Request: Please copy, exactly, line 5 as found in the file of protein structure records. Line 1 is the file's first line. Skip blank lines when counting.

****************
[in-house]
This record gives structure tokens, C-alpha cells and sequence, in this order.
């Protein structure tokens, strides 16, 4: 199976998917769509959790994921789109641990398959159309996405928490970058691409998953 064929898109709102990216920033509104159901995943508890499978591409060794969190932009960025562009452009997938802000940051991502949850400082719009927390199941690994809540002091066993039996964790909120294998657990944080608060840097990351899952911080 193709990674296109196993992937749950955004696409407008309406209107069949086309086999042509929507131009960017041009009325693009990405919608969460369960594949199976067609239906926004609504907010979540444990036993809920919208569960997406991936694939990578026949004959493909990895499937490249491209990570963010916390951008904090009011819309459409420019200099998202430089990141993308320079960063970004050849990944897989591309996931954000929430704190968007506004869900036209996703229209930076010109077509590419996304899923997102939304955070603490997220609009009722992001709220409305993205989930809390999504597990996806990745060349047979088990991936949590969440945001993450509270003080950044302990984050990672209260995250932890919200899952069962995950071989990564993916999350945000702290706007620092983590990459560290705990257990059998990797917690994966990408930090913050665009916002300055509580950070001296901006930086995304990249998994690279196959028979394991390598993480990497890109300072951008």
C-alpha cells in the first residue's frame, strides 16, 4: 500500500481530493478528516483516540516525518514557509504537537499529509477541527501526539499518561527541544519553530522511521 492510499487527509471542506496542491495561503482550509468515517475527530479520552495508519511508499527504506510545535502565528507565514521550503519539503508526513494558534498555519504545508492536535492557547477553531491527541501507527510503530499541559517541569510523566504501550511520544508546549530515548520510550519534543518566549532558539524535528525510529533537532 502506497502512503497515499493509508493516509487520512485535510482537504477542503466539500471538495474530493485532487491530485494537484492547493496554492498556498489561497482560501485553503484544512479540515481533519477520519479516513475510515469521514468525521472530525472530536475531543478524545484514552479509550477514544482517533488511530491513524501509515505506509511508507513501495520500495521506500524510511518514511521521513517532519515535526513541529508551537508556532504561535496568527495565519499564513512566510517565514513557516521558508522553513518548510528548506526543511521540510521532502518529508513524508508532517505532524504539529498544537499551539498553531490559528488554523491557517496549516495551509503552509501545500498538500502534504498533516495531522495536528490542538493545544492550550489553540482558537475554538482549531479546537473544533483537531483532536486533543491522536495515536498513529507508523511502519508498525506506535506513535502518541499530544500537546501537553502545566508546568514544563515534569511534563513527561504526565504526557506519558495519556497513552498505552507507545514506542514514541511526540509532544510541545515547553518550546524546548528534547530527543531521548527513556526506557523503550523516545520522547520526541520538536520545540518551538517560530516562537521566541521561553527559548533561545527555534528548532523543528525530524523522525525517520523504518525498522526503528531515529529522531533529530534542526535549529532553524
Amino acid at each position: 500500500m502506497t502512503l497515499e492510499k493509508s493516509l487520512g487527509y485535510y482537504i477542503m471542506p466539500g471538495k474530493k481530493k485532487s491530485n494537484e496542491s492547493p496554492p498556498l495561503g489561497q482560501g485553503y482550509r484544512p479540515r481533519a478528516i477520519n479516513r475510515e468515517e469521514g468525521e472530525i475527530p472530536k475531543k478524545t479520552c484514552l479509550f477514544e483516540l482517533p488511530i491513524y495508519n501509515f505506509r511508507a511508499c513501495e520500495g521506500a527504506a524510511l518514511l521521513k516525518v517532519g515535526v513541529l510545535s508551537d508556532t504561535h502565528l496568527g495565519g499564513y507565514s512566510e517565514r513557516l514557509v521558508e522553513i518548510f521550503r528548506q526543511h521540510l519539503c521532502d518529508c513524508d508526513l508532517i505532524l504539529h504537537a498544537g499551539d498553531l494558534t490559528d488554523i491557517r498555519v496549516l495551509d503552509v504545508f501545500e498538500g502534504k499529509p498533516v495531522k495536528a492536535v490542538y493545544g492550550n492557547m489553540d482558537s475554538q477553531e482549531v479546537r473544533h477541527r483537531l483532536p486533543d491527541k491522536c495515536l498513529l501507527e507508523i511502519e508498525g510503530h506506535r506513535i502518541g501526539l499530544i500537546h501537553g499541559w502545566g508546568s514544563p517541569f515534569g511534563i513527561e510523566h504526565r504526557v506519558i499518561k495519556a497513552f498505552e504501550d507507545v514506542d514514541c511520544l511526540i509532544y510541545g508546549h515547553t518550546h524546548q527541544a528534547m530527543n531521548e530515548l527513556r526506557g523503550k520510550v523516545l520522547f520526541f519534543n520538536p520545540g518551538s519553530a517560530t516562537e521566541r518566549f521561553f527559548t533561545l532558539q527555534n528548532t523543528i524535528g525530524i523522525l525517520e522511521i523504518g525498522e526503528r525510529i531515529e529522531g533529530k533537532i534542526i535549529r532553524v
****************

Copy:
Amino acid at each position: 500500500m502506497t502512503l497515499e492510499k493509508s493516509l487520512g487527509y485535510y482537504i477542503m471542506p466539500g471538495k474530493k481530493k485532487s491530485n494537484e496542491s492547493p496554492p498556498l495561503g489561497q482560501g485553503y482550509r484544512p479540515r481533519a478528516i477520519n479516513r475510515e468515517e469521514g468525521e472530525i475527530p472530536k475531543k478524545t479520552c484514552l479509550f477514544e483516540l482517533p488511530i491513524y495508519n501509515f505506509r511508507a511508499c513501495e520500495g521506500a527504506a524510511l518514511l521521513k516525518v517532519g515535526v513541529l510545535s508551537d508556532t504561535h502565528l496568527g495565519g499564513y507565514s512566510e517565514r513557516l514557509v521558508e522553513i518548510f521550503r528548506q526543511h521540510l519539503c521532502d518529508c513524508d508526513l508532517i505532524l504539529h504537537a498544537g499551539d498553531l494558534t490559528d488554523i491557517r498555519v496549516l495551509d503552509v504545508f501545500e498538500g502534504k499529509p498533516v495531522k495536528a492536535v490542538y493545544g492550550n492557547m489553540d482558537s475554538q477553531e482549531v479546537r473544533h477541527r483537531l483532536p486533543d491527541k491522536c495515536l498513529l501507527e507508523i511502519e508498525g510503530h506506535r506513535i502518541g501526539l499530544i500537546h501537553g499541559w502545566g508546568s514544563p517541569f515534569g511534563i513527561e510523566h504526565r504526557v506519558i499518561k495519556a497513552f498505552e504501550d507507545v514506542d514514541c511520544l511526540i509532544y510541545g508546549h515547553t518550546h524546548q527541544a528534547m530527543n531521548e530515548l527513556r526506557g523503550k520510550v523516545l520522547f520526541f519534543n520538536p520545540g518551538s519553530a517560530t516562537e521566541r518566549f521561553f527559548t533561545l532558539q527555534n528548532t523543528i524535528g525530524i523522525l525517520e522511521i523504518g525498522e526503528r525510529i531515529e529522531g533529530k533537532i534542526i535549529r532553524v